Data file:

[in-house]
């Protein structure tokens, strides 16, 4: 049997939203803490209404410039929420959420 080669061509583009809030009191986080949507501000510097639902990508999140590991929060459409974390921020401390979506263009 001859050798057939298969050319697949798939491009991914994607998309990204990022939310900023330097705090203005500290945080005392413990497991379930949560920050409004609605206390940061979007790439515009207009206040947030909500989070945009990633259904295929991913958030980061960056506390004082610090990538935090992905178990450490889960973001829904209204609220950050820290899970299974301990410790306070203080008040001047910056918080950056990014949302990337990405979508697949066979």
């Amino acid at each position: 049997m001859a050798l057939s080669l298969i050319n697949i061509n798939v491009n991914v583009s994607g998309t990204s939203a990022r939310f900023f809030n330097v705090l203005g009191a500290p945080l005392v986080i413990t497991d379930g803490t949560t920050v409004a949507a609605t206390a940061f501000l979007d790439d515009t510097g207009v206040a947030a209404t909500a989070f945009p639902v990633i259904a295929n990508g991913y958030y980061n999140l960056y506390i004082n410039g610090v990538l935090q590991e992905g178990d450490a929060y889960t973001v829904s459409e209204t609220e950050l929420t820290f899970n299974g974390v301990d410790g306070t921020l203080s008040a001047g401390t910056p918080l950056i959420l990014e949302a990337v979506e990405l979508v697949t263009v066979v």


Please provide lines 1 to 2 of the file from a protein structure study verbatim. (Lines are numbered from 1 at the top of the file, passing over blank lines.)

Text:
[in-house]
């Protein structure tokens, strides 16, 4: 049997939203803490209404410039929420959420 080669061509583009809030009191986080949507501000510097639902990508999140590991929060459409974390921020401390979506263009 001859050798057939298969050319697949798939491009991914994607998309990204990022939310900023330097705090203005500290945080005392413990497991379930949560920050409004609605206390940061979007790439515009207009206040947030909500989070945009990633259904295929991913958030980061960056506390004082610090990538935090992905178990450490889960973001829904209204609220950050820290899970299974301990410790306070203080008040001047910056918080950056990014949302990337990405979508697949066979």